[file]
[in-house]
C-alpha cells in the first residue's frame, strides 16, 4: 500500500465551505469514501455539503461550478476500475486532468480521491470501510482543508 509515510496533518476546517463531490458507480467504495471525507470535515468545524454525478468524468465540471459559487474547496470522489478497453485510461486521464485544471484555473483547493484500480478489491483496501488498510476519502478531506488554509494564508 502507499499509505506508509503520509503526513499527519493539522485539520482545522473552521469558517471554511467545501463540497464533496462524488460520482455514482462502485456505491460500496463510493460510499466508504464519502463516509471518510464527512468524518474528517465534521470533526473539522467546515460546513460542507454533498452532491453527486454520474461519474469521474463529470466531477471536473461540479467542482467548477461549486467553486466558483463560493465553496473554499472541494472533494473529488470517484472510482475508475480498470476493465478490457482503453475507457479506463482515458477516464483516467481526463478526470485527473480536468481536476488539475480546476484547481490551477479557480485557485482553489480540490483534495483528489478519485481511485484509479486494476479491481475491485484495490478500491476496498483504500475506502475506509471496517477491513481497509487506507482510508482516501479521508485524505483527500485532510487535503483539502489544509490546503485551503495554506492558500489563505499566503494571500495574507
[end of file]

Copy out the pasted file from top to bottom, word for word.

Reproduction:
[in-house]
C-alpha cells in the first residue's frame, strides 16, 4: 500500500465551505469514501455539503461550478476500475486532468480521491470501510482543508 509515510496533518476546517463531490458507480467504495471525507470535515468545524454525478468524468465540471459559487474547496470522489478497453485510461486521464485544471484555473483547493484500480478489491483496501488498510476519502478531506488554509494564508 502507499499509505506508509503520509503526513499527519493539522485539520482545522473552521469558517471554511467545501463540497464533496462524488460520482455514482462502485456505491460500496463510493460510499466508504464519502463516509471518510464527512468524518474528517465534521470533526473539522467546515460546513460542507454533498452532491453527486454520474461519474469521474463529470466531477471536473461540479467542482467548477461549486467553486466558483463560493465553496473554499472541494472533494473529488470517484472510482475508475480498470476493465478490457482503453475507457479506463482515458477516464483516467481526463478526470485527473480536468481536476488539475480546476484547481490551477479557480485557485482553489480540490483534495483528489478519485481511485484509479486494476479491481475491485484495490478500491476496498483504500475506502475506509471496517477491513481497509487506507482510508482516501479521508485524505483527500485532510487535503483539502489544509490546503485551503495554506492558500489563505499566503494571500495574507